A show that is still up is “Ray Oglesby: Recent Works” at Accola Griefen (through October 15). This is the inaugural exhibition of a new gallery whose proprietors are Kat Griefen (daughter of John) and Kristen Accola. It’s located at 547 West 27th Street, Suite #634, but don’t go expecting a carbon copy of John Griefen’s work; Kat Griefen is a lady with her own mind, and Oglesby (b. 1971) is a younger artist who made a name for himself with urban graffiti before attending Bard College, where he studied under (among others) Judy Pfaff. The result is a series of sinuous, large-scale cut and layered plywood sculpture-paintings that resemble in appearance a tangle of ribbon- or snake-like forms (like all true abstractions, this work is multireferential: the gallery’s press release finds further associations with blood vessels, aqueducts, air passages and underground pipelines of water, electricity, gas, and steam). The flat colors, curves and painted outlines to the shapes are vaguely reminiscent of Léger, but the effect is lively.
A third show in Chelsea that I attended is “Black Mountain College and Its Legacy” at Loretta Howard, co-curated by Howard and Robert S. Mattison, art professor at Lafayette College in Easton, PA, & author of books on Robert Rauschenberg, Motherwell and others (through October 29). This is an ambitious attempt to recreate the dynamic educational institution whose art programs were run by Josef Albers from 1940 to 1949, and which during that period (and slightly later) attracted not only distinguished teachers like Motherwell, de Kooning, Franz Kline, Merce Cunningham and John Cage, but also students who would later become famous, most notably Rauschenberg and Kenneth Noland. In the annals of Greenbergdom, Black Mountain is mainly notable for having enabled Noland to meet Clement Greenberg, who put in a week teaching critical theory there in August 1950 (and was visited during this period by Helen Frankenthaler). To the world at large, though, there is doubtless more interest in the Cunningham-Cage-Rauschenberg axis, so that’s where the emphasis lies in the current exhibition, leading to misty dance movies, recorded music & early & later work by Rauschenberg – all of which is very valuable from a pedagogical point of view but offers little visual appeal.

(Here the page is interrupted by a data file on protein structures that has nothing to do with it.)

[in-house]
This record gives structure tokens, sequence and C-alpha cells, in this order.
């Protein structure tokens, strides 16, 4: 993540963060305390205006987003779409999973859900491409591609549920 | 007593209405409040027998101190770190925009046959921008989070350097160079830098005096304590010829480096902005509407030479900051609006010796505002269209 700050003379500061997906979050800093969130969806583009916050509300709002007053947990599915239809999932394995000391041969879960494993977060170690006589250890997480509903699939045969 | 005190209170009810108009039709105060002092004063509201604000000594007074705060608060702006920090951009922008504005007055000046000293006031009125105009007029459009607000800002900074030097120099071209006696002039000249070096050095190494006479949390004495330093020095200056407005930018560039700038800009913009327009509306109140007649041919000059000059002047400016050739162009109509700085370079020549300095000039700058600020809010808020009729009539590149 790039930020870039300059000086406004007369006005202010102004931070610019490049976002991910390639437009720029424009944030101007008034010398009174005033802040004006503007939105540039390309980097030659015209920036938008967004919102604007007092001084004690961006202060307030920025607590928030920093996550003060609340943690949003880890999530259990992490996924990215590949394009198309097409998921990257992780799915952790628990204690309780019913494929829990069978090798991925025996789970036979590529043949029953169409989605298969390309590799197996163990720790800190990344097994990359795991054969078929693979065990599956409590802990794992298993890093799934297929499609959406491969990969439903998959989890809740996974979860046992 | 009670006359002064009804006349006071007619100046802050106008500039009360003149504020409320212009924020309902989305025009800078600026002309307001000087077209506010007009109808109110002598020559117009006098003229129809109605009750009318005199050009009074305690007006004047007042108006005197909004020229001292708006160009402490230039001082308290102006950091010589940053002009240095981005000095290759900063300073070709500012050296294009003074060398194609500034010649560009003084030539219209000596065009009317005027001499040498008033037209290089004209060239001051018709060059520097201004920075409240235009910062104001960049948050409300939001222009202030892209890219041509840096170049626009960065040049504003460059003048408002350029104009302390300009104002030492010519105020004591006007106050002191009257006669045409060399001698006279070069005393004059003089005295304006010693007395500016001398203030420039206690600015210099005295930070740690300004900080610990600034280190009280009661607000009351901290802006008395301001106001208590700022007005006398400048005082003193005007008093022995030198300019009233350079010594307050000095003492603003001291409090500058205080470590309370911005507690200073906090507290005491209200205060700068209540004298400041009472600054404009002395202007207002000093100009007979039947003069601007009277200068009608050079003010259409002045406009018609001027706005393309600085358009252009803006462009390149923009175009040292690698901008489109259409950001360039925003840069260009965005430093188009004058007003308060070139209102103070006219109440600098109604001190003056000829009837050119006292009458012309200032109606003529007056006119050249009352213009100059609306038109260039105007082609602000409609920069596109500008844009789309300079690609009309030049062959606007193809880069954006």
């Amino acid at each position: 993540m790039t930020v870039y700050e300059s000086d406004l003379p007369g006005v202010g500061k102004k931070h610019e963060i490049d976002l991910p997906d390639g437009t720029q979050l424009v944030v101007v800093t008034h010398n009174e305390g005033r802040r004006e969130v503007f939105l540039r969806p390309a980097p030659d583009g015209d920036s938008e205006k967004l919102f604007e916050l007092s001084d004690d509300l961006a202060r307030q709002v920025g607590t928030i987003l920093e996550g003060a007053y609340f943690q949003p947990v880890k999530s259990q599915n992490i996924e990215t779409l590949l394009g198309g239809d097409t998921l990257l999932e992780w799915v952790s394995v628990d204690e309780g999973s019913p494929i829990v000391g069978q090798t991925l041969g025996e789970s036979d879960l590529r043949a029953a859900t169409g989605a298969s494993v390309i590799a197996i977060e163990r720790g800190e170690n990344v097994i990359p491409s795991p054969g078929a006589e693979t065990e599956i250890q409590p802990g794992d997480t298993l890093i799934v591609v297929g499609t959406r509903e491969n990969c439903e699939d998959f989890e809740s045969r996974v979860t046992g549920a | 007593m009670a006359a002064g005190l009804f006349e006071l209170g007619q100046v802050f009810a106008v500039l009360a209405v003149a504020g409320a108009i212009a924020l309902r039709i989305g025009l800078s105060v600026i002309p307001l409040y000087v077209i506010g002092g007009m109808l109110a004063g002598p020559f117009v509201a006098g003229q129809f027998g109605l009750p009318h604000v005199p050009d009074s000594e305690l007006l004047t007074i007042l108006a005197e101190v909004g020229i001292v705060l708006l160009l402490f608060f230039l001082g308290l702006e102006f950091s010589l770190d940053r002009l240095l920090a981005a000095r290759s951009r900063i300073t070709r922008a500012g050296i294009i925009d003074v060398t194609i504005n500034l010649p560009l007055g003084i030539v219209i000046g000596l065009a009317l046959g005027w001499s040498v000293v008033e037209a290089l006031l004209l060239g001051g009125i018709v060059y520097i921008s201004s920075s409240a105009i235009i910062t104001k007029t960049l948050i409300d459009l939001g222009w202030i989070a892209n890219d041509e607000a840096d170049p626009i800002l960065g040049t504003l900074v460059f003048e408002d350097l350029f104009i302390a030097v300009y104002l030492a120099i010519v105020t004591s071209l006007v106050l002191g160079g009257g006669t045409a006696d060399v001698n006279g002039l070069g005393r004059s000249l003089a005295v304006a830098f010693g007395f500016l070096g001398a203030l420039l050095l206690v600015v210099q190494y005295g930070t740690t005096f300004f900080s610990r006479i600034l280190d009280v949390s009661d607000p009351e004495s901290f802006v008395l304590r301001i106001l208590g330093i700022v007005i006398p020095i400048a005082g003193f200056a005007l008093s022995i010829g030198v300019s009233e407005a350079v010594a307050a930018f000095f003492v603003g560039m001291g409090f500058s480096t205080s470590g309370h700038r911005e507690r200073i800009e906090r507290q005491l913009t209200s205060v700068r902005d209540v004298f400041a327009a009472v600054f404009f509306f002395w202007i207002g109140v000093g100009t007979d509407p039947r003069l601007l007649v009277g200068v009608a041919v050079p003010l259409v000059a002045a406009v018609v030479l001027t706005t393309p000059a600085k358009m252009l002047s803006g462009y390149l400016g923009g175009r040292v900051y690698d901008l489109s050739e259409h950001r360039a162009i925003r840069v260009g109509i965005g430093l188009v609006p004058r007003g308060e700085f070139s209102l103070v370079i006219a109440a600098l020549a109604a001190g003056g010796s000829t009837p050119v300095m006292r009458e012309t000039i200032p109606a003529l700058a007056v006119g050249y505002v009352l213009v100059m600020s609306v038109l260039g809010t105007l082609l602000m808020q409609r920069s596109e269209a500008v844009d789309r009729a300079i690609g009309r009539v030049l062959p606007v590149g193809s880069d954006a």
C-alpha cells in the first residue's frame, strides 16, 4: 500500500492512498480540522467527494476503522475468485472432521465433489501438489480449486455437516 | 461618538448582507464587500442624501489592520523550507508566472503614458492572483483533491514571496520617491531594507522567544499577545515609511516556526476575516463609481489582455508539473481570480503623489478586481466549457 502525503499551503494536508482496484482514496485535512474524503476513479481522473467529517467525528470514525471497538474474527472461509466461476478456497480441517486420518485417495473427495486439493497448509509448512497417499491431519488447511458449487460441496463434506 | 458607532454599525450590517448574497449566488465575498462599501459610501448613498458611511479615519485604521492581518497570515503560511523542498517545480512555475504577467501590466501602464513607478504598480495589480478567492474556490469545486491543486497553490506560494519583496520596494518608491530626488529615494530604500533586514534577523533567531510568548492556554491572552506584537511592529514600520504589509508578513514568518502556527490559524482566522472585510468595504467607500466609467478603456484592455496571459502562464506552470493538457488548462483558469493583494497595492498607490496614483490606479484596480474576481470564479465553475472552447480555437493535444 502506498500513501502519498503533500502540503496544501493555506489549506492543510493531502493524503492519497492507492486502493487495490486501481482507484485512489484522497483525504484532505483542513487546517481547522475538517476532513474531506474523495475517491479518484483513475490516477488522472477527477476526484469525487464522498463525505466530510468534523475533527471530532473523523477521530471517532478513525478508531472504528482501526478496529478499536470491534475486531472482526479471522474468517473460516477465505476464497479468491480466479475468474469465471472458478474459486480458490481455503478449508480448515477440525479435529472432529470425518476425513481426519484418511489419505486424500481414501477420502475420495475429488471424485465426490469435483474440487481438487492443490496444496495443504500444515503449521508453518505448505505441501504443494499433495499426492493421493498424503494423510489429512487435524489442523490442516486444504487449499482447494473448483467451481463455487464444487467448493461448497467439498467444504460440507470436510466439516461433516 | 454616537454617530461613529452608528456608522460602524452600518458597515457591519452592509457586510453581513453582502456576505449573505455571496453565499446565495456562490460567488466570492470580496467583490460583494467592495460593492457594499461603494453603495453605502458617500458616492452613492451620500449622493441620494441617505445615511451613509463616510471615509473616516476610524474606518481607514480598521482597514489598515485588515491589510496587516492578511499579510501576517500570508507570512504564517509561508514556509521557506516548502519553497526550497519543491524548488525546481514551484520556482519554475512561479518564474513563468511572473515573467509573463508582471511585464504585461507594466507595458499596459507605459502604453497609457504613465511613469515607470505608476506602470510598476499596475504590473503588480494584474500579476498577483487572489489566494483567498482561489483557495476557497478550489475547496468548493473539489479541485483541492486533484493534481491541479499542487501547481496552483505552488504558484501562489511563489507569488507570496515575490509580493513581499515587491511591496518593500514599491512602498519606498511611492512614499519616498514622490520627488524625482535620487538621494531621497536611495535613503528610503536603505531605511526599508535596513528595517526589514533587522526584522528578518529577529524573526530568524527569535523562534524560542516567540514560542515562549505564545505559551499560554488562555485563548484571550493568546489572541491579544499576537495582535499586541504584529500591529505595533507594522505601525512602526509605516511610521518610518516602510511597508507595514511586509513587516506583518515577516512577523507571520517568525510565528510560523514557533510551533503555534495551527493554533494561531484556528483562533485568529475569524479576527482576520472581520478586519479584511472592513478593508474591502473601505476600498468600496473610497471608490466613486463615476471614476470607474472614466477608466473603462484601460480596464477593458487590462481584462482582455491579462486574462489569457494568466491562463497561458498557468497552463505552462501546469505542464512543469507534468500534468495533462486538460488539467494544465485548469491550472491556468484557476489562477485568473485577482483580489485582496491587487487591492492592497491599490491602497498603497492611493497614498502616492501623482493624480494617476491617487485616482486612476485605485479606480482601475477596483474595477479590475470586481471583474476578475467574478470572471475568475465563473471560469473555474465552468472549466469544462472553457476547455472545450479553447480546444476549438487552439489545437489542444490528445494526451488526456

The show combines – or tries to combine – work from the period when the students or teachers were at Black Mountain with more recent work, and to accompany both by photographs showing the artists and other participants as they were at Black Mountain. To anybody who cares about art history, this is a very worthwhile show. But I must confess, I found very little art here worth a visit. The early Motherwell is interesting, but far from great, and the later work by him and de Kooning is substandard. The Albers is fine, I guess, if you like Albers, but he’s never sent me up the wall with delight. The later, semi-abstract painting by Robert de Niro, Sr. is again interesting, but on the dark and messy side—giving some hint of why Greenberg had praised his work in the 40s, but only a hint. I’d seen the name of Emerson Woelffer in Greenberg’s catalogue for the LA County’s “post-painterly abstraction” show, but I’d never seen his work in the flesh, so the three paintings by him here were also interesting. The early two, from ’48 and ’49, are surrealist, while the third resembles the pictographs of Adolph Gottlieb, but is dated 1952 (by which time Gottlieb himself had moved on to pure abstractions).
Sorry if I’m using the word “interesting” a lot, but that’s the highest praise I can give any of the paintings, including even the later Noland, “Soft Touch” (1963). True, it’s a crisply made chevron painting, but in very subdued, almost dingy colors (maybe the idea was that his work should be in keeping with the rest of the work in the gallery). Equally (and more surprisingly) interesting is the little early Noland from the artist’s Black Mountain period—very Klee-like, but brightly-colored, and also reflecting his liking for Ilya Bolotowsky, whose teaching he preferred to that of Albers (and the Bolotowsky painting in this show is definitely among its assets). But the really fascinating part of the show is all the many photographs—of everyone, teachers as well as students, but especially the one of young Noland, glaring into the camera with remarkable intensity. It fits perfectly with what I understand to have impressed Greenberg about Noland upon this meeting—not the work he was doing, but the fact that he evinced “character.”